In the second stage of an academic career, which we call the Warrior Phase, the main task is to establish yourself in the world. Training is over; combat and struggle begin. In school, you relate mostly with people your own age. But in the real world you must deal with people of every age, level of experience, or variety of character. Doors open on situations of breathtaking complexity or slam shut without warning on simple, sincere expectations. Challenges lurk and opportunities abound.
Erik Erikson calls this phase “Young Adulthood” and defines its tasks as intimacy and belonging vs. isolation, to which we bring the strengths of affiliation and love. It is enacted in the realm of community, where one learns how to make a living, and in the realm of personal relationships where one finds a mate, establishes a home, and starts a family. Erikson locates this phase between ages 18 and 35, but in academic life, with its extended adolescence, it more commonly occurs between 26 and 40 – or, in the standard model, between grad school and tenure.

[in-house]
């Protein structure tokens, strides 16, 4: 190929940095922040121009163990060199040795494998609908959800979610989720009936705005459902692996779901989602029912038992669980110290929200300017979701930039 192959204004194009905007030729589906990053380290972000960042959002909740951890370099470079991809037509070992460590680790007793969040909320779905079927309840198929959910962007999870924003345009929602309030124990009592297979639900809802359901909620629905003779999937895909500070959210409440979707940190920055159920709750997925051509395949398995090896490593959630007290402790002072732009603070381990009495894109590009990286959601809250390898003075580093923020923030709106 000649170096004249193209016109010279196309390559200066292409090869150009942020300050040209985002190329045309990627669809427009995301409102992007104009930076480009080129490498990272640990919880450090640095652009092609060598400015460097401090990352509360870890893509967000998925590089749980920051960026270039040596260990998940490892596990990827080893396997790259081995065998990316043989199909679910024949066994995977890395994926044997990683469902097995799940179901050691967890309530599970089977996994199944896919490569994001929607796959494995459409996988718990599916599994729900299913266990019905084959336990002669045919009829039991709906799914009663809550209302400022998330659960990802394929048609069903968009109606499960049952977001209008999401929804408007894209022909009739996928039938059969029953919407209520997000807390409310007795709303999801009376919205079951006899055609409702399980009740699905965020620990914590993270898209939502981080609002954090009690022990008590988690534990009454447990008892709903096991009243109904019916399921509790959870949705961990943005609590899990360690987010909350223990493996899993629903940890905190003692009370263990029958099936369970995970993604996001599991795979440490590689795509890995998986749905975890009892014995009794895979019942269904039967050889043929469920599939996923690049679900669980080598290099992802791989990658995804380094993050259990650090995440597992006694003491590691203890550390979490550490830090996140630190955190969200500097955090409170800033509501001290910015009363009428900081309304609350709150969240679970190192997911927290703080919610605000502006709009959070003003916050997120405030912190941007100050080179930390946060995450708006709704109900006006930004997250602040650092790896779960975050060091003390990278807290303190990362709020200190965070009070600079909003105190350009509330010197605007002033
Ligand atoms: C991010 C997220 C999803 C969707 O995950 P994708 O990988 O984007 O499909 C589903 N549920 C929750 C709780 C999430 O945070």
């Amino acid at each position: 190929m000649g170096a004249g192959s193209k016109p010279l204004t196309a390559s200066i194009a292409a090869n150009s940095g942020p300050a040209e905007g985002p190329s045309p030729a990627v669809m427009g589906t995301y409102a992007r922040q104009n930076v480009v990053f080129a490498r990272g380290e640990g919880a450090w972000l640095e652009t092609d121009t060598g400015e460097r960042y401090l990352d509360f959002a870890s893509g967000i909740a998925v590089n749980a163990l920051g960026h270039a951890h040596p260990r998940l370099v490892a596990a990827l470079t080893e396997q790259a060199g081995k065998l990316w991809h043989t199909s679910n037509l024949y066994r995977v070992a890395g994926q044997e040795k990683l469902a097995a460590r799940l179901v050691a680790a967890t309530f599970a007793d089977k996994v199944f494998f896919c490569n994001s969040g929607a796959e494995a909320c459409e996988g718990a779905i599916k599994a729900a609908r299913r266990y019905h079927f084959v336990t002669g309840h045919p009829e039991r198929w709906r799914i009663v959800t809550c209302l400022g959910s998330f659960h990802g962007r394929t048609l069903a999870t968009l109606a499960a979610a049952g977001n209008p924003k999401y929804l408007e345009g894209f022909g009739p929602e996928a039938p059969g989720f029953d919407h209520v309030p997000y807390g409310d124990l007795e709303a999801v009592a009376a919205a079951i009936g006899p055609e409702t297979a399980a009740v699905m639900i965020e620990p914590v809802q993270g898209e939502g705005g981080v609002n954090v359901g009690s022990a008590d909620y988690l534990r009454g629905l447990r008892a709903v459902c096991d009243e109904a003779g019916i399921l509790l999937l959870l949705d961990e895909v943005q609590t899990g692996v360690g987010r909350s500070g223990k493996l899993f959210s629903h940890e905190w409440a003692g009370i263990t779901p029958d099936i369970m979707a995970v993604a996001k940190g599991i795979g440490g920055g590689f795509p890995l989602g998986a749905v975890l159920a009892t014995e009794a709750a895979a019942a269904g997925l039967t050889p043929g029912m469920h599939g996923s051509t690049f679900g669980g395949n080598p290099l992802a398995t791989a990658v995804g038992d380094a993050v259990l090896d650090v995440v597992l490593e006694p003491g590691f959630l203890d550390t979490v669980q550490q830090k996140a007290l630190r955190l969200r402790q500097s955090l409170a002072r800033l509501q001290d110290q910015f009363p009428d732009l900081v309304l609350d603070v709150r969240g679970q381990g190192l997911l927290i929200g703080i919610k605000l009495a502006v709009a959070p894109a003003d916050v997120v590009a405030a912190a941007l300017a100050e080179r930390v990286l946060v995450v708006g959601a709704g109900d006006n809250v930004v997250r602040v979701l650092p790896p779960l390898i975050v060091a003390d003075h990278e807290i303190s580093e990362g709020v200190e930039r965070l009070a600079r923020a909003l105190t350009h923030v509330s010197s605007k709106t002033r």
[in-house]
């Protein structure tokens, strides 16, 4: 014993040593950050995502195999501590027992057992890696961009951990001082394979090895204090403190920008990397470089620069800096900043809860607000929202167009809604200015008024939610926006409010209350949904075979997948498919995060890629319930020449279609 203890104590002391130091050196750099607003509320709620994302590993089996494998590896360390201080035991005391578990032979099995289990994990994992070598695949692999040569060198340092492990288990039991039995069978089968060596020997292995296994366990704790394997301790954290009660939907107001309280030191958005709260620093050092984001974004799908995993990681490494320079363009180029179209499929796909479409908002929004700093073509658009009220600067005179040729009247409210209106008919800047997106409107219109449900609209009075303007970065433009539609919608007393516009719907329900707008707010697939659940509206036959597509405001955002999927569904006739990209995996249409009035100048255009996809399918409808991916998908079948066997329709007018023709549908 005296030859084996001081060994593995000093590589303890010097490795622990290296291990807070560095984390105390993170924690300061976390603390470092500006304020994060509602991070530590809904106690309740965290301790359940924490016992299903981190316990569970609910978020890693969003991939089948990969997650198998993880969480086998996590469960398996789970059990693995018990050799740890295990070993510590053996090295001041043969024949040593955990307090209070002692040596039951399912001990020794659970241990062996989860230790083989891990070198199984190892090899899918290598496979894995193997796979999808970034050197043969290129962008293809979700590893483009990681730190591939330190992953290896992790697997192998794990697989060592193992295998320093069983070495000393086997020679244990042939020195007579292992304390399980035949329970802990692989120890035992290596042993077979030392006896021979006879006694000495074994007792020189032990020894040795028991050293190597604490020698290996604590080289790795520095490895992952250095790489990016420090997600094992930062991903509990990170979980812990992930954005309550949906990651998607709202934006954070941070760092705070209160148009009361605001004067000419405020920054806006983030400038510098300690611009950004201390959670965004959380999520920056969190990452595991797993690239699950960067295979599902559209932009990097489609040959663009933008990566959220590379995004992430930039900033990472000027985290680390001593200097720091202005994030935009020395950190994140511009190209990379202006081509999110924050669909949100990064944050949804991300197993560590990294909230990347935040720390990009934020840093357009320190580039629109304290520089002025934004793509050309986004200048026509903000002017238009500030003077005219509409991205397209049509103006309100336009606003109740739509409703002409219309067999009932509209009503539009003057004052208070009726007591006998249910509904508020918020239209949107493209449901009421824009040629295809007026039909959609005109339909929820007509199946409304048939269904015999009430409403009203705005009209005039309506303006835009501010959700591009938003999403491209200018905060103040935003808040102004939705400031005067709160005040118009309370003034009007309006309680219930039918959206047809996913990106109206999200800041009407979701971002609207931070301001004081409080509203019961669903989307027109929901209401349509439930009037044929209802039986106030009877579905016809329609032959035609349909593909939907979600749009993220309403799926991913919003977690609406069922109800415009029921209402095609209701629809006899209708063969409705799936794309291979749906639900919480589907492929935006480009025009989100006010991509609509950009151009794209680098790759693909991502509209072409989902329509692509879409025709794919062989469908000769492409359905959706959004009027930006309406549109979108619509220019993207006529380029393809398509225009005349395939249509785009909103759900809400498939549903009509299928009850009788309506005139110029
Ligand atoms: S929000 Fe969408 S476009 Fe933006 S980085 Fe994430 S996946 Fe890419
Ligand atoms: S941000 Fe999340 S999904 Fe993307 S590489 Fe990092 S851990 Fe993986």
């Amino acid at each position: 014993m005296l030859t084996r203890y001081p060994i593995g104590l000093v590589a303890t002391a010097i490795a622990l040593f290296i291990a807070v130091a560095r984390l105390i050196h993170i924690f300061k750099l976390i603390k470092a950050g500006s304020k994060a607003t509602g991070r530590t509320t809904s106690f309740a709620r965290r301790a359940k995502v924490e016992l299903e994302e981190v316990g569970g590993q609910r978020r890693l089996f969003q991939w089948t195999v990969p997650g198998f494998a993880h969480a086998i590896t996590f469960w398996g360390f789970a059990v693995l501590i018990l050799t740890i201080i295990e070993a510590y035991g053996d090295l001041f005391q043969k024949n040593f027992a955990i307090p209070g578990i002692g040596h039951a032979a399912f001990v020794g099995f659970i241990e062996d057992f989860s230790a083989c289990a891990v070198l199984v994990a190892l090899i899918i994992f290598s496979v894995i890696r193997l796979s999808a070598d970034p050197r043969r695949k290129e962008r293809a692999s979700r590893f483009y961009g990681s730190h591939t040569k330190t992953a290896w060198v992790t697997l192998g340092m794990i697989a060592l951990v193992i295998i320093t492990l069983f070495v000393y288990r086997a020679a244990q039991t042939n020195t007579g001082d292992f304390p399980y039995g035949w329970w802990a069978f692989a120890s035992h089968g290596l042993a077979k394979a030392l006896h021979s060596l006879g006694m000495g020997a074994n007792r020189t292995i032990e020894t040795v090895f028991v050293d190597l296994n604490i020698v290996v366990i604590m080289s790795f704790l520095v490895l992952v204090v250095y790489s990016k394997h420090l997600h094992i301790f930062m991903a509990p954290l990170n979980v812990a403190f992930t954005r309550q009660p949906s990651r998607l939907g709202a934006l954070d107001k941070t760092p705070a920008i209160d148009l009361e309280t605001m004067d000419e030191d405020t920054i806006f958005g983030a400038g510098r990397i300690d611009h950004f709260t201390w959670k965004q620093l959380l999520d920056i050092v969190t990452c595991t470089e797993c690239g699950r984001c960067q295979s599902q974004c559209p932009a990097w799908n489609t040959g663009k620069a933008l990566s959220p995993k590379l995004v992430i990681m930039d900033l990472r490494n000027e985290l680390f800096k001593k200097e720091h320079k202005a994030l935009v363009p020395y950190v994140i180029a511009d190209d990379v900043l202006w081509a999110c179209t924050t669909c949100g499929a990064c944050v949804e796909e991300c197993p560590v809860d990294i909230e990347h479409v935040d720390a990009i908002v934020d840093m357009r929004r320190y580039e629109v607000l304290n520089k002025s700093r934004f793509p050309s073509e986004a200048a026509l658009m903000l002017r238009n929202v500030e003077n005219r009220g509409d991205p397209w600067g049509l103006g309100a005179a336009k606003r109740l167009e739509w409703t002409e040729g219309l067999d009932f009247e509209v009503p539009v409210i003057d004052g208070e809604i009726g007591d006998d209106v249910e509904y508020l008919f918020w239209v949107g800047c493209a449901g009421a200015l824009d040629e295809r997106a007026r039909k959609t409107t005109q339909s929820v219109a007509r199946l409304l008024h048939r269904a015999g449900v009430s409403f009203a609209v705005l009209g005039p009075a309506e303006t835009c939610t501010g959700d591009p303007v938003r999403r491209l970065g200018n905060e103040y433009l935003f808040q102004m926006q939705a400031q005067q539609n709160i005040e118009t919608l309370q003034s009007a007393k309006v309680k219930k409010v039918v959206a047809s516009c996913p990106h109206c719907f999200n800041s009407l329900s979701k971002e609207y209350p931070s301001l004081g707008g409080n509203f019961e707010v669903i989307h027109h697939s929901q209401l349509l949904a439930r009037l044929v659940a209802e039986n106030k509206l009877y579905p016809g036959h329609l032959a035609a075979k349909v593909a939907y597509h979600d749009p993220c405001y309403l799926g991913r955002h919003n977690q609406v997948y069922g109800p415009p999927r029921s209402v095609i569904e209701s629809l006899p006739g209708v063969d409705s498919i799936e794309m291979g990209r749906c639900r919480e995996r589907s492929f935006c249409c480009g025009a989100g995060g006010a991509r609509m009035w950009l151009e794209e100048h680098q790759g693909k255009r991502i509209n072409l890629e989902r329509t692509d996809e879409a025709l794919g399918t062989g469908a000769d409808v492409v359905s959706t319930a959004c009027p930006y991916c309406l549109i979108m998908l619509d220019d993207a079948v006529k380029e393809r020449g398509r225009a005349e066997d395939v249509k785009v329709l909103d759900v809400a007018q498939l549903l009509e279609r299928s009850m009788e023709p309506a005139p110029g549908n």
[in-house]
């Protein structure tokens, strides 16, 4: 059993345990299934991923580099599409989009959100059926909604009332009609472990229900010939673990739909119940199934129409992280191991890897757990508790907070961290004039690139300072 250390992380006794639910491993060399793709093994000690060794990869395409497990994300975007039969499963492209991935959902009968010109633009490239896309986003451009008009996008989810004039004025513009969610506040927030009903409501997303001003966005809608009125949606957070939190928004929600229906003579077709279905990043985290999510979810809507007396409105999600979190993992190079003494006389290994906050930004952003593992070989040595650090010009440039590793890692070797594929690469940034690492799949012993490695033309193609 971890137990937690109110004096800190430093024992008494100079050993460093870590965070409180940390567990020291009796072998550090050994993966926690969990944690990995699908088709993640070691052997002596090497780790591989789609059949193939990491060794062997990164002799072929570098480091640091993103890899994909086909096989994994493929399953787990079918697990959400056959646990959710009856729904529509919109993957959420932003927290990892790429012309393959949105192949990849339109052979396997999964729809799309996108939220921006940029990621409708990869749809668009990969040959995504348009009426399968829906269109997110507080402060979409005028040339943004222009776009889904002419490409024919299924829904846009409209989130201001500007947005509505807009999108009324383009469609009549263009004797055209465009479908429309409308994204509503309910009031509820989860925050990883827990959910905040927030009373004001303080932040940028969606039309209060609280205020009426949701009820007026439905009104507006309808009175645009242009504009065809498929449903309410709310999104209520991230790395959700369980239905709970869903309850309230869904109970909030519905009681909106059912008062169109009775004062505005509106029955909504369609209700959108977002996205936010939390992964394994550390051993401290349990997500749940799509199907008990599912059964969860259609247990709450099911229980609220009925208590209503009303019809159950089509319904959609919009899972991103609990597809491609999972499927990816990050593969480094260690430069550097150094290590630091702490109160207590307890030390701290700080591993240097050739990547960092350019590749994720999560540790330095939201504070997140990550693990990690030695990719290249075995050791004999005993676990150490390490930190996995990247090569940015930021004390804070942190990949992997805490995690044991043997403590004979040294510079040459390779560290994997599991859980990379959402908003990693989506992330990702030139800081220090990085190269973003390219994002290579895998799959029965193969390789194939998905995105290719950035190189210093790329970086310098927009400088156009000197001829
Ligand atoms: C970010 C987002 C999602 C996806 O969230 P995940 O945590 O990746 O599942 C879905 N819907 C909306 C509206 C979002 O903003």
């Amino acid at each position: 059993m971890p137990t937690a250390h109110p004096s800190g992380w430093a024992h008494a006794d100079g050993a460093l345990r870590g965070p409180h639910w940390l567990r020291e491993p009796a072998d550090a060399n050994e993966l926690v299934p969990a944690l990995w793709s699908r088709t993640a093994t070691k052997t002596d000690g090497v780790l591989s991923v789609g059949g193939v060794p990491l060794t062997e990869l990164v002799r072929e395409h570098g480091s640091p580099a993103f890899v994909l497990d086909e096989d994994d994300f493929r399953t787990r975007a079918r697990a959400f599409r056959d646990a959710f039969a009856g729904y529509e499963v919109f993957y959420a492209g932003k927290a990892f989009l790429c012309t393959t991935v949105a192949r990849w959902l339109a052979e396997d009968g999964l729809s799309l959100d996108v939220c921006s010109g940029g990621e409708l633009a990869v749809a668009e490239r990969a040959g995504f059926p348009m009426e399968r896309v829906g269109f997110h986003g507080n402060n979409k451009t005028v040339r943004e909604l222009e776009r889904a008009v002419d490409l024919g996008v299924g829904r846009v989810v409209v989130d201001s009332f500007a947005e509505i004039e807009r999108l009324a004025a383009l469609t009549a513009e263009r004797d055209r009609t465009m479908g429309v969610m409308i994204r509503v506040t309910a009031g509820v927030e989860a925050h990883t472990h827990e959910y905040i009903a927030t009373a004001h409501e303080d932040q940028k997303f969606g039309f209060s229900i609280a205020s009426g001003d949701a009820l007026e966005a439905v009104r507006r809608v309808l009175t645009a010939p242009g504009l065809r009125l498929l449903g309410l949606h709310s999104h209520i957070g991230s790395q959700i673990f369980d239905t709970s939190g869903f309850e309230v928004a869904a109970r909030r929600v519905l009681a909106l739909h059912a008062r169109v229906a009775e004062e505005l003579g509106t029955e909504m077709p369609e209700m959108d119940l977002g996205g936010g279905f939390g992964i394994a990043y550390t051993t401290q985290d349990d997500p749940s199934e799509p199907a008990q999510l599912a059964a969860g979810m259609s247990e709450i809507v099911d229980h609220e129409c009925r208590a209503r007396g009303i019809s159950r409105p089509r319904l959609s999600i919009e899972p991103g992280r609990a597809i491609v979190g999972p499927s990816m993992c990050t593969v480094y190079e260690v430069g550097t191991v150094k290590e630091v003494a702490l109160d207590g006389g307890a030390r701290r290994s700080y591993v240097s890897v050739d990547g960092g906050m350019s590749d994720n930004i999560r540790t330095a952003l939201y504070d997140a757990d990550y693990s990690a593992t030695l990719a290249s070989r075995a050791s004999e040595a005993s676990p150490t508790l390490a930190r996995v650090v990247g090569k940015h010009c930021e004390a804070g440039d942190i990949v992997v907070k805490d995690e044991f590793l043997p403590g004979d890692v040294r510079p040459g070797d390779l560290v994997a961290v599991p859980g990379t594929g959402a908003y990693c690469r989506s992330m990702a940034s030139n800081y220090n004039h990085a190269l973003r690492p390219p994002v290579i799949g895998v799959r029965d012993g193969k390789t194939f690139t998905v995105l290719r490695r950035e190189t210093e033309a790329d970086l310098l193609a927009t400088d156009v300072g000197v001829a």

The image of a warrior suggests fighting and aggression, but we like to think of it more in terms of engagement. This phase often feels like a wrestling match with life. To prevail, you must bring to all the skills of a warrior, primarily strength, flexibility, and centeredness.
Yoga embodies these virtues in classic Warrior Poses, where core strength holds the body in position as energy radiates down through the legs to ground you firmly in the earth, and outward through the arms to engage with the world. In order to maintain a firm horizontal and vertical alignment, your core muscles have to engage resolutely and consistently. Without centeredness, your arms flag or droop, your knees wobble, and you can fall out of the pose. Without flexibility, you can’t enter or exit the pose, nor move from one pose to another, without hurting yourself.
For academic people, staying alive through the Warrior Phase means practicing strength, flexibility, and centeredness in all three dimensions of life: the personal, the professional, and the institutional. Stay tuned.